Southern Atlantic Ocean (Copello & Quintana 2003);

northern fulmars, Nunavut, Davis Strait (Mallory
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Review. Environmental effects of plastic debris M. R. Gregory 2017

et al. 2006). Cadee (2002) has drawn attention to con- transport through near-shore zones and entrainment
spicuous bird pecking marks (possibly made by in bottom hugging currents (Williams et al. 2005).
Northern Fulmars) in cuttlebones cast ashore on the There is also evidence from the Rio de la Plata that
Dutch coast near Texel. It was also noted that similar bottom salinity fronts in estuarine environments may
peck marks were common locally on beach-cast styro- act as debris-accumulating barriers (Acha et al.
foam and spongy plastic and it was suggested that 2003), similar to those associated with surface waters
fulmars were mistaking plastic artefacts for cuttlebone. along convergence zones, oceanic fronts and eddies
As well as being entangled in discarded fishing gear, (e.g. Gregory 1999b). Furthermore, rapid and heavy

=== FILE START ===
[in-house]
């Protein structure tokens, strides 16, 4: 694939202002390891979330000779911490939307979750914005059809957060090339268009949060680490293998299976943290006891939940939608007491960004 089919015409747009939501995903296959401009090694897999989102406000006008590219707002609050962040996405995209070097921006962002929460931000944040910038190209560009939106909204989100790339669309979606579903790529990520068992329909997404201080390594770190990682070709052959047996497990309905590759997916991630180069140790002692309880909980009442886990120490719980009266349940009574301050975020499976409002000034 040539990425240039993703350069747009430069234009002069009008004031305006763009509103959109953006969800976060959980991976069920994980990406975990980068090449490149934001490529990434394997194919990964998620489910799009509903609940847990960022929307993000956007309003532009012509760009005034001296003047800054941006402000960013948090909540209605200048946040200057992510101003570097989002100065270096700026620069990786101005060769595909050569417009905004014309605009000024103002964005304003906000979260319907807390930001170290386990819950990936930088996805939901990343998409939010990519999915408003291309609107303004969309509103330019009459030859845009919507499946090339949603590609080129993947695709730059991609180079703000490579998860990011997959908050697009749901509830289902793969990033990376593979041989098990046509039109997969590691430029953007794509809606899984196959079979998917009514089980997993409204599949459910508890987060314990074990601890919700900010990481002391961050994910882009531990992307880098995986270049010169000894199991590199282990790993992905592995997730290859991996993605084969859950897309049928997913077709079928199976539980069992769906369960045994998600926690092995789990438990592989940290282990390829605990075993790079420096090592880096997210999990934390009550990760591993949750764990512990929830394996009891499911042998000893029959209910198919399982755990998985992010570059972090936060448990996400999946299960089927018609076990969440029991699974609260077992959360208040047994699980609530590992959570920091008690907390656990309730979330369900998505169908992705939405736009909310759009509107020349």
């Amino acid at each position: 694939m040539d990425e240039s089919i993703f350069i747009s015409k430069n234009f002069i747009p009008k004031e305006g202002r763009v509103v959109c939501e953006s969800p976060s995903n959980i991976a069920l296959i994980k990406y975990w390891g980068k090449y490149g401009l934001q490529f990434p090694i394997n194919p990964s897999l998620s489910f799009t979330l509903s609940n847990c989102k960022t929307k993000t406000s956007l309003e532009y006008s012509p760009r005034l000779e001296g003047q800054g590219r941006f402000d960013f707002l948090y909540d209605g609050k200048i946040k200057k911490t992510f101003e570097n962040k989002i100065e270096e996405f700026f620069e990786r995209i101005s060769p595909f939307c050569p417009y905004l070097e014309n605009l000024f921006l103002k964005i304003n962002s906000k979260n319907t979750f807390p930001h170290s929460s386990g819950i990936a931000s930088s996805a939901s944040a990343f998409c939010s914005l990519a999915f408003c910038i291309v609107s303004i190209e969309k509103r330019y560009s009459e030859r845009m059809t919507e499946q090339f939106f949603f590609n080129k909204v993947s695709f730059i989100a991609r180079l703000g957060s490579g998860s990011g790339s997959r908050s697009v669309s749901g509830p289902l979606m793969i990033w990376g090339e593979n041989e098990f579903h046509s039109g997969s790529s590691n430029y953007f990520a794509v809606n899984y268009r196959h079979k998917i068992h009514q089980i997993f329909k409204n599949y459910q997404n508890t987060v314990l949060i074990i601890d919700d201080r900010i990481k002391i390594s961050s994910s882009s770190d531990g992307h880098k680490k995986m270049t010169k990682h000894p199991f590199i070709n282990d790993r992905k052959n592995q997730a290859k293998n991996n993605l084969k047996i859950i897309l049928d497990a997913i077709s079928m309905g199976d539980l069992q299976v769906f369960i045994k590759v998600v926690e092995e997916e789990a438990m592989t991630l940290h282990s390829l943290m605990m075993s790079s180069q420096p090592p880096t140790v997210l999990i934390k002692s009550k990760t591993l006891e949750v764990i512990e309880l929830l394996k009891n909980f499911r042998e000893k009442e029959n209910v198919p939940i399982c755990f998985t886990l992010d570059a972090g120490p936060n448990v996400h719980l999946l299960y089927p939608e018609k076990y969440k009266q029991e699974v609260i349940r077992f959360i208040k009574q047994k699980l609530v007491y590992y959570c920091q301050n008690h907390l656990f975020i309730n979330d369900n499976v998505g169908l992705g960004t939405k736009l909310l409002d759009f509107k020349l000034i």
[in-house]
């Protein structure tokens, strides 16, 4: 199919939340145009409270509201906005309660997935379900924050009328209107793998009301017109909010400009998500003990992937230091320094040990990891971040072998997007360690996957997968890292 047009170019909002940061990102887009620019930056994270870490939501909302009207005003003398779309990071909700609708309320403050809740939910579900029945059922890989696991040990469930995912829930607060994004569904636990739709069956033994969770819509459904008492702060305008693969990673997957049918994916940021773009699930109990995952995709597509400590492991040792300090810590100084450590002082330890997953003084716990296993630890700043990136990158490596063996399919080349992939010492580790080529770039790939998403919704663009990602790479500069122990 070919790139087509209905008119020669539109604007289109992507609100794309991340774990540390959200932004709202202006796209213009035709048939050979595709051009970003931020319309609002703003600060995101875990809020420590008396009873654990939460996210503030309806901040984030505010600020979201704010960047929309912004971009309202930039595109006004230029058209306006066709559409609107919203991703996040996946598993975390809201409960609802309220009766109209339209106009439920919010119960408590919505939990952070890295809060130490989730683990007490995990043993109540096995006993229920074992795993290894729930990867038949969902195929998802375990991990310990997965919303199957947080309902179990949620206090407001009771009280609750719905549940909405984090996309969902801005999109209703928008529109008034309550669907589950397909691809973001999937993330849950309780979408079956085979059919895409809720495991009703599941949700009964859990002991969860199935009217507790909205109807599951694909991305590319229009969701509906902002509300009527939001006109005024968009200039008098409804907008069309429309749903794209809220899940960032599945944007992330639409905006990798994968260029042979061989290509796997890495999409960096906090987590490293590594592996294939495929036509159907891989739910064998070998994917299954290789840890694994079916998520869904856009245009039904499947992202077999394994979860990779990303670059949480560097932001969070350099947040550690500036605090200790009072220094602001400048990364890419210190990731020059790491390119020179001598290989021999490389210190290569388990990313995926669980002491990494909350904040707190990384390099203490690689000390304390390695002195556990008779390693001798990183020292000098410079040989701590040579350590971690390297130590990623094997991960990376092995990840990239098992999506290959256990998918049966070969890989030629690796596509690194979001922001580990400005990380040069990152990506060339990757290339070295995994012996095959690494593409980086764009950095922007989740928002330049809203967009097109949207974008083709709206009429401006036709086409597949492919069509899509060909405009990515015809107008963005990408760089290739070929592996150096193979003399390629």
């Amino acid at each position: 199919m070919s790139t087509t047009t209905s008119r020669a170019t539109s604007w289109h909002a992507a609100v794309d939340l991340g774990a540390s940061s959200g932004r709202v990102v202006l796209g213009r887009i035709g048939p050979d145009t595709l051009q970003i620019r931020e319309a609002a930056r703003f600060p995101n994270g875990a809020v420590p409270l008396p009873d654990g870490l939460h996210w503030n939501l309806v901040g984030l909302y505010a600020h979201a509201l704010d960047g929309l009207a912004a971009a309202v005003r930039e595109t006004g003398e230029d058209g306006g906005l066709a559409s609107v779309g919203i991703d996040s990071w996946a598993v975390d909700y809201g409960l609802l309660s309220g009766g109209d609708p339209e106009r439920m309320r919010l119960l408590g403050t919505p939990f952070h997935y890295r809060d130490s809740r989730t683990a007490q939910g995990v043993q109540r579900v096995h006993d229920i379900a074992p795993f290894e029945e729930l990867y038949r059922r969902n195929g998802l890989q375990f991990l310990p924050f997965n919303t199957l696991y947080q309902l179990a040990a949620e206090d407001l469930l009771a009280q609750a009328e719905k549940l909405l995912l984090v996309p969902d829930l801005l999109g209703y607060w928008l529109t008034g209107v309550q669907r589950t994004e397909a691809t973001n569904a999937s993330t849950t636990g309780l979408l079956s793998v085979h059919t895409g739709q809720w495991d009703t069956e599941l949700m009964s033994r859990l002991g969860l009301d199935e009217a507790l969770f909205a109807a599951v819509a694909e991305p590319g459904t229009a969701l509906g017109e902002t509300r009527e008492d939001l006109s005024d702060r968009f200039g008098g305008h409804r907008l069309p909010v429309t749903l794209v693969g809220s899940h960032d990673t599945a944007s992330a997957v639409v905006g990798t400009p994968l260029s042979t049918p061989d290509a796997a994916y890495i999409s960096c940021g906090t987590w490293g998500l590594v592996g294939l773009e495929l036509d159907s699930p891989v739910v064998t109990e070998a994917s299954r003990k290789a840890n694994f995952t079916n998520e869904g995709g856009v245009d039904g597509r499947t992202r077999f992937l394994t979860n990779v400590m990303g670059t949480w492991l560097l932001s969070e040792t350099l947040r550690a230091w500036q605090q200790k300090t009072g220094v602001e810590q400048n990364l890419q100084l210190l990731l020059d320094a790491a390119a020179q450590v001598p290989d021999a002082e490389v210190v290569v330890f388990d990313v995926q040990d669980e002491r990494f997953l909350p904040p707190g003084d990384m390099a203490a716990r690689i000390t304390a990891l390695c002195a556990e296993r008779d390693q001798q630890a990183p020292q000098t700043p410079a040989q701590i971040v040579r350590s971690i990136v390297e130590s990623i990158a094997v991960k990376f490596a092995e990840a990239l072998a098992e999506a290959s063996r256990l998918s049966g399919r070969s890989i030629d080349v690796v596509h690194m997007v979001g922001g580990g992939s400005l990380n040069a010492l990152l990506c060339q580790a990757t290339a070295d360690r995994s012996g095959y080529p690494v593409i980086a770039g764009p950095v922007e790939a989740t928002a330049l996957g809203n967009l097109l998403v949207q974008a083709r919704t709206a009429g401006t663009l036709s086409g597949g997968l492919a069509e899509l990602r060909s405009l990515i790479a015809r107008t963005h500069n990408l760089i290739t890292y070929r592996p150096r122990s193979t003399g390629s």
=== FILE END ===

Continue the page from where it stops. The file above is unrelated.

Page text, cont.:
many marine vertebrate species have a record of regu- fouling of floating plastic (and other objects) may so
larly ingesting discarded plastic materials (see Laist increase density that they sink to the sea floor.
1996; Appendices 1 and 3). Several, if not most, sea However, grazing organisms may episodically clean
turtle species are seriously threatened by ‘feeding on’ fouled surfaces leading to yo-yoing periods of sub-
plastic and other marine debris (e.g. Hawaiian Islands, mergence and resurfacing until permanent settlement
Balazs 1985; coastal Florida, Bjorndal et al. 1994; to the sea floor occurs (Ye & Andrady 1991).